A history that hadn't been told, Raphael Rubenstein, Curator Interview


Joan Waltemath (Brooklyn Rail) met with Raphael Rubenstein to talk painting. The interview ranges from the exhibition Rubenstein curated for Cheim & Reid, Reinventing Abstraction that I posted the other day, as well as his essays defining the current trend of Provisional Painting, and spaces in between.  Rubenstein said
One of the things that inspired my show was David Reed’s notion that there’s a “street history” of painting that painters share with each other, a set of references and concerns, and a sense of where they’ve come from and where they’re going. This street history almost never gets into official versions. Art historians and museum curators don’t seem to have much interest in it. The other thing that really hit me was an Art in America review by Carrie Moyer of the last show Stephen Mueller did before he died. She wrote that Mueller and a number of other painters were the “generation that essentially reinvented American abstract painting in the 1970s and ’80s.” I knew immediately that this must be true, especially because it was a painter I respected who was saying it. I also realized that this was a history that hadn’t been told. Even though most of the painters in my show are quite well known, they’ve largely been left out of the official histories of the 1980s because they don’t fit into Neo-Expressionism or Appropriation Art or Neo-Geo.  more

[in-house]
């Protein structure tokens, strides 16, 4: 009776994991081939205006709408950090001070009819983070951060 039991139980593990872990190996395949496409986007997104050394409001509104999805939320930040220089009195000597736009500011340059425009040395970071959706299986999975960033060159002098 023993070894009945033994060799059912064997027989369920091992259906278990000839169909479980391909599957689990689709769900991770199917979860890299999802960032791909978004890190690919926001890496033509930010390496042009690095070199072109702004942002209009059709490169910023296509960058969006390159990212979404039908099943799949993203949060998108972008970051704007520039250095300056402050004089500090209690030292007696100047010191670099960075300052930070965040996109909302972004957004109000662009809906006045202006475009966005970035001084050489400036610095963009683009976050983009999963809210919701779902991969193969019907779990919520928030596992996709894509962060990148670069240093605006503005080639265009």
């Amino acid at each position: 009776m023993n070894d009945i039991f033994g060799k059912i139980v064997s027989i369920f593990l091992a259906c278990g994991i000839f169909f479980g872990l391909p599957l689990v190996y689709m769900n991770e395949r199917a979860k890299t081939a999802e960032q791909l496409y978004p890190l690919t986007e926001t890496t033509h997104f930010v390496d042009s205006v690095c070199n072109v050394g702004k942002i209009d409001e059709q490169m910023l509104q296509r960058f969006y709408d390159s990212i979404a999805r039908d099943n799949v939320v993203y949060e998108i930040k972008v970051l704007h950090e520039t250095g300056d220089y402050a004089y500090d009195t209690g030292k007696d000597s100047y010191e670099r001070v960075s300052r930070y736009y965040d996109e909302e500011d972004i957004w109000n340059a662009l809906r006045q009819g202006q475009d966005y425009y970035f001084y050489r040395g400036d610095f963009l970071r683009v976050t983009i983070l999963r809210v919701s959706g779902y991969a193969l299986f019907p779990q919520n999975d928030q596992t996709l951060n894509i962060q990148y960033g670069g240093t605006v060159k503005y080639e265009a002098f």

Stephen Mueller, "Delphic Hymn," 1989. Acrylic, raw pigment, and ink on canvas. 72 × 60".  

Elizabeth Murray
SENTIMENTAL EDUCATION 1982
Oil on canvas
127 x 96 inches

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